Our first day out in the Peak District, we headed to Bakewell, which was having a market day.  We promptly bought Bakewell Tarts, Bakewell Squares, Bakewell Crumble...  There were a lot of variations on these themes. [I liked the Bakewell Squares most.]

The Peak District has lots of fun railway bridges and things to drive under.


Our first walk in the district started at the Stepping Stones in Dovedale.


From here we wound our way along the river, then climbed a very vertical wooded hillside (trying not to inhale mosquitos), and wandered around farmland (lots of stiles to cross) until finally getting back to where we started.


The next walk I wanted to do after this was Mam Tor from Castleton, but the weather had turned a bit rainy (and hills in the rain can be rather chancy), so since it was still drizzling by the time we got to Castleton, we detoured off to a thing called Speedwell Cavern, which is an old rather unsuccessful coal mine that had been flooded to make it easier to get the coal out.  To get to the cavern you don a hard hat, go down a whole heap of stairs, get into boats, and listen to your guide make you extremely glad you weren't one of the poor kids (and adults) stuck down here back in the day with a tallow candle in your teeth and an owner who was definitely inclined to put profit over health & safety.


The next day we headed back to Castleton in hopes of better weather.  Still more drizzle, but not as much, so we risked it and fortunately the day cleared after about an hour of getting wet.  [It's better to be rained on going up rather than down because it's a lot easier to slip going down.]  We were doing a fairly long (3 1/2 hours?) walk via Cave Dale, but for anyone who wants to skip straight to the spectacular bit, you can drive most of the way up to Mam Tor and then climb up to the incredibly windy peak and walk along the spine of the ridge.  This was awesome - thoroughly recommend it to anyone in the area.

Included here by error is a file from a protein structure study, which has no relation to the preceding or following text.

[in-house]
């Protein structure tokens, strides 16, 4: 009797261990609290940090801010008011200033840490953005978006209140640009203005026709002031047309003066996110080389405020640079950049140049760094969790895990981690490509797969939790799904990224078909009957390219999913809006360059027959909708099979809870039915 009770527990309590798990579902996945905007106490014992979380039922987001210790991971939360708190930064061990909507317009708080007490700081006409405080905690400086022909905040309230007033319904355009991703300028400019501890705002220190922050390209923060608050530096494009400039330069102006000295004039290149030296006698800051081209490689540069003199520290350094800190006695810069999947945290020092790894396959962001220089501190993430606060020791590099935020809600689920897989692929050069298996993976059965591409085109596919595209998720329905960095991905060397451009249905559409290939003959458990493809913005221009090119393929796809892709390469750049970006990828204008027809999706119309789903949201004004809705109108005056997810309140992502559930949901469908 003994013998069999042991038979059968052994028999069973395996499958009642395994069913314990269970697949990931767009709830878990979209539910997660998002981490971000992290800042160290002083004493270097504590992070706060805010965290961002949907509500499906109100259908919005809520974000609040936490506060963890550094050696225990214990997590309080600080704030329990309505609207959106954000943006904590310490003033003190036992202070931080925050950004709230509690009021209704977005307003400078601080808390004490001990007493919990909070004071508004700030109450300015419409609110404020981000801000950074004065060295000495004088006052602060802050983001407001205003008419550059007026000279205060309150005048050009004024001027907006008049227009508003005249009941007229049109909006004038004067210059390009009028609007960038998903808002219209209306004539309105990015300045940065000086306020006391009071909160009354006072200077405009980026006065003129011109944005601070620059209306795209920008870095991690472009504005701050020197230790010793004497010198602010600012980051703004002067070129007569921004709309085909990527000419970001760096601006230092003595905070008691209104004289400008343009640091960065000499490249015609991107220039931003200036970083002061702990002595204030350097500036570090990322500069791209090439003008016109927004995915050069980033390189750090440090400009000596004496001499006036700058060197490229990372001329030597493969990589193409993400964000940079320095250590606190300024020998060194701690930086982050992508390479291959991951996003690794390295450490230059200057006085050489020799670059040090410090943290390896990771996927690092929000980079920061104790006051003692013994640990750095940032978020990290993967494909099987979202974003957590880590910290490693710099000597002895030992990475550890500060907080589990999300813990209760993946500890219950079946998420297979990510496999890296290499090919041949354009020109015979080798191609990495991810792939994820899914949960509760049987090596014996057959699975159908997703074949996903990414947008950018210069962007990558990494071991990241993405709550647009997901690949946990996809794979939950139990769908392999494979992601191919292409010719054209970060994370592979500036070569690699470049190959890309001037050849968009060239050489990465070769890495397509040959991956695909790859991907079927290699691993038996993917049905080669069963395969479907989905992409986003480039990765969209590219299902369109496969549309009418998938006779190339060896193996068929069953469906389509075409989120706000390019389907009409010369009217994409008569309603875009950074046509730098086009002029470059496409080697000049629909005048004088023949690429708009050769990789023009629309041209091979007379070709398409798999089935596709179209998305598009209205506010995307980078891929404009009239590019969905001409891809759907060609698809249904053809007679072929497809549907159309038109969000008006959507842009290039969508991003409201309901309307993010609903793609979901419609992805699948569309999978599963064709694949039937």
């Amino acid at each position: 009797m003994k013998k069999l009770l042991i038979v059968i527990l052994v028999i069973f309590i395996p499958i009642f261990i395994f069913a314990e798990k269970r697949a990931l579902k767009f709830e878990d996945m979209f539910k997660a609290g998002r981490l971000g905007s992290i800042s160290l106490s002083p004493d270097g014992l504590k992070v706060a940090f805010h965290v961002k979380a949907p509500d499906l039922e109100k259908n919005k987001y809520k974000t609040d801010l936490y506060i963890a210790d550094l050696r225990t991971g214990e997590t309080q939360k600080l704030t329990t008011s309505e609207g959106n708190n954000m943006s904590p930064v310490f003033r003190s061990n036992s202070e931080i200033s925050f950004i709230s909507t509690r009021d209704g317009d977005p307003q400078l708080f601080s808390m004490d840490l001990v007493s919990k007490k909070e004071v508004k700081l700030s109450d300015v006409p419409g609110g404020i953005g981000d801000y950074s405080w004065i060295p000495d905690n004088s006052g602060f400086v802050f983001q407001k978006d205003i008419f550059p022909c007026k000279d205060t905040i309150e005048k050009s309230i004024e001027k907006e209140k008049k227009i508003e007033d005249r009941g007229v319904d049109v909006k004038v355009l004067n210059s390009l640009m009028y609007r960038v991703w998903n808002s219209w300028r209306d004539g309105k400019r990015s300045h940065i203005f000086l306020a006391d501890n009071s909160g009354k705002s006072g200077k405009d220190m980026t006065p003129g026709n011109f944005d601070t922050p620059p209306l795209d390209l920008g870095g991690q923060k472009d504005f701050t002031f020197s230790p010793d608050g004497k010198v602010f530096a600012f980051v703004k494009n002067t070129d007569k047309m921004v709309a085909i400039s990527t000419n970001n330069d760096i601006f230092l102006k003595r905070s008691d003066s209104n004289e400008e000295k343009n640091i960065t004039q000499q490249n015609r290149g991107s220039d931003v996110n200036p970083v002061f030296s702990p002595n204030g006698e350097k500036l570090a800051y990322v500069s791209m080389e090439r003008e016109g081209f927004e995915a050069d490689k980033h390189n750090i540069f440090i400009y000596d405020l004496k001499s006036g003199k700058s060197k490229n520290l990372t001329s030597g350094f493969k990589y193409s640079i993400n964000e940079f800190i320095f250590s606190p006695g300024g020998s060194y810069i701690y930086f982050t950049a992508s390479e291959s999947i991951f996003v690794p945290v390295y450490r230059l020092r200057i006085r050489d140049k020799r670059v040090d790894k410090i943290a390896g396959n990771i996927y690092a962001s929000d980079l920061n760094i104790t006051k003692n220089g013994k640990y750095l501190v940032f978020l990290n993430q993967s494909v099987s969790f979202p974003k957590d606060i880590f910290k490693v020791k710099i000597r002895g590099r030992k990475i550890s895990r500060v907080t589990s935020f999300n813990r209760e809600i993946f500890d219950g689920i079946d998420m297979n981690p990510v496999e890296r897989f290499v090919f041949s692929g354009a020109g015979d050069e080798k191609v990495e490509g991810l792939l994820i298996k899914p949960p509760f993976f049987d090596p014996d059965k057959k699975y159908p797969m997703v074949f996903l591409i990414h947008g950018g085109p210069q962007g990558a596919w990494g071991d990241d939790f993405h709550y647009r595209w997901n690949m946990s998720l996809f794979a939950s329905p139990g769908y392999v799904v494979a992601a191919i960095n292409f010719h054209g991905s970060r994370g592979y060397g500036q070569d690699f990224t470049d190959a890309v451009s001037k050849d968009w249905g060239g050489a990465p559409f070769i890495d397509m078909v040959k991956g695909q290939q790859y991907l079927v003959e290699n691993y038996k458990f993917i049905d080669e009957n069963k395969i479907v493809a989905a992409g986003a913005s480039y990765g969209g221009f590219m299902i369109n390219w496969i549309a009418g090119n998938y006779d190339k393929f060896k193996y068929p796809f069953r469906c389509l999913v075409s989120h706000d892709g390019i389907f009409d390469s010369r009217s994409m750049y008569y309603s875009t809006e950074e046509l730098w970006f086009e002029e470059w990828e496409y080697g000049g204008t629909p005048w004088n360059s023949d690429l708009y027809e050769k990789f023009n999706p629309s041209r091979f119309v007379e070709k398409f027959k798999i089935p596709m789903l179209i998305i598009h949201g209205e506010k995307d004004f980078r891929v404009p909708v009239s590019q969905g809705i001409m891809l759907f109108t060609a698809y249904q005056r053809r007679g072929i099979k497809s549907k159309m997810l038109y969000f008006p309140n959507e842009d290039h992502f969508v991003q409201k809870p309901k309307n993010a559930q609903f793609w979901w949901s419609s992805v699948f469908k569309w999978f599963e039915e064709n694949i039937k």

After the Peak District we headed off to the Norfolk Broads - a network of lakes and rivers that they only figured out in the 1960s were artificial - caused by water gradually filling a huge peat mining operation.

We were staying in a converted mill house.


Very cool, but at the same time living in old converted buildings like that is pretty inconvenient.  This one had no road access, so we had to park down the river and haul our bags and shopping about 400 yards past all these docked boats and riverside houselets.  We were quite thankful for the little wagon.


However, three dykes converged at the patio of the mill, so we saw a lot of bird life - a little family of moor hens lived there, swans passed daily, and I got to watch a heron fishing.


Norfolk doesn't seem to have much in the way of public walking paths, so we didn't do a great deal of walking here, but went on a boat trip, and also headed to the (relatively) nearby Cambridge - full of old buildings and 'punt touts' on every corner, trying to get you to sign up for a ride.  From the looks of it, it wasn't the high season for punting.


Next stop, the Forest of Dean.